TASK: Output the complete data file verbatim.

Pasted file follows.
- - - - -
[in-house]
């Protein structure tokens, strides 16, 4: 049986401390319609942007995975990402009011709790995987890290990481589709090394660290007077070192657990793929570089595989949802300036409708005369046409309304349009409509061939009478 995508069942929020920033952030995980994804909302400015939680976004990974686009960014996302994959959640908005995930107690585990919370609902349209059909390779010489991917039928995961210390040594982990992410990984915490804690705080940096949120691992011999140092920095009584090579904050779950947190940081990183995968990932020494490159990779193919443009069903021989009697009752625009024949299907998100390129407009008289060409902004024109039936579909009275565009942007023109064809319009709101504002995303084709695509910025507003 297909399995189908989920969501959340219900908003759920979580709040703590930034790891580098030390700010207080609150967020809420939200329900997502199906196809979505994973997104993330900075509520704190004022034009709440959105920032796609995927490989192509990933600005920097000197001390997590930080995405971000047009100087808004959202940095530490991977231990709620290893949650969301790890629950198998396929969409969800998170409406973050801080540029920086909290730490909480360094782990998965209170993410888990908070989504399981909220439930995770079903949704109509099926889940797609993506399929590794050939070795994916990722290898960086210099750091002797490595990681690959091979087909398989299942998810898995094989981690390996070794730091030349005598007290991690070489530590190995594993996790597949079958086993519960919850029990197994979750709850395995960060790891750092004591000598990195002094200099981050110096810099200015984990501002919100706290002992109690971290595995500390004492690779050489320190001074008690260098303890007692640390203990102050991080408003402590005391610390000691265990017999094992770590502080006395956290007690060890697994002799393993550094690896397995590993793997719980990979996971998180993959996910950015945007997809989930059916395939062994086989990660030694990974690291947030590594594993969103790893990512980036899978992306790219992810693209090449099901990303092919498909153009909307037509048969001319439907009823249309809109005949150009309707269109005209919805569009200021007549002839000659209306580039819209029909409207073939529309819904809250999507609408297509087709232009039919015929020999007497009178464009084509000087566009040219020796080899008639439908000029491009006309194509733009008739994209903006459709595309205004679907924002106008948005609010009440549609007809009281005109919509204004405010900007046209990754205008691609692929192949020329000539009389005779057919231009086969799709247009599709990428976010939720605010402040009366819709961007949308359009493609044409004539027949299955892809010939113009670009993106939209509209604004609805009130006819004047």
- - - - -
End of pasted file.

[in-house]
């Protein structure tokens, strides 16, 4: 049986401390319609942007995975990402009011709790995987890290990481589709090394660290007077070192657990793929570089595989949802300036409708005369046409309304349009409509061939009478 995508069942929020920033952030995980994804909302400015939680976004990974686009960014996302994959959640908005995930107690585990919370609902349209059909390779010489991917039928995961210390040594982990992410990984915490804690705080940096949120691992011999140092920095009584090579904050779950947190940081990183995968990932020494490159990779193919443009069903021989009697009752625009024949299907998100390129407009008289060409902004024109039936579909009275565009942007023109064809319009709101504002995303084709695509910025507003 297909399995189908989920969501959340219900908003759920979580709040703590930034790891580098030390700010207080609150967020809420939200329900997502199906196809979505994973997104993330900075509520704190004022034009709440959105920032796609995927490989192509990933600005920097000197001390997590930080995405971000047009100087808004959202940095530490991977231990709620290893949650969301790890629950198998396929969409969800998170409406973050801080540029920086909290730490909480360094782990998965209170993410888990908070989504399981909220439930995770079903949704109509099926889940797609993506399929590794050939070795994916990722290898960086210099750091002797490595990681690959091979087909398989299942998810898995094989981690390996070794730091030349005598007290991690070489530590190995594993996790597949079958086993519960919850029990197994979750709850395995960060790891750092004591000598990195002094200099981050110096810099200015984990501002919100706290002992109690971290595995500390004492690779050489320190001074008690260098303890007692640390203990102050991080408003402590005391610390000691265990017999094992770590502080006395956290007690060890697994002799393993550094690896397995590993793997719980990979996971998180993959996910950015945007997809989930059916395939062994086989990660030694990974690291947030590594594993969103790893990512980036899978992306790219992810693209090449099901990303092919498909153009909307037509048969001319439907009823249309809109005949150009309707269109005209919805569009200021007549002839000659209306580039819209029909409207073939529309819904809250999507609408297509087709232009039919015929020999007497009178464009084509000087566009040219020796080899008639439908000029491009006309194509733009008739994209903006459709595309205004679907924002106008948005609010009440549609007809009281005109919509204004405010900007046209990754205008691609692929192949020329000539009389005779057919231009086969799709247009599709990428976010939720605010402040009366819709961007949308359009493609044409004539027949299955892809010939113009670009993106939209509209604004609805009130006819004047």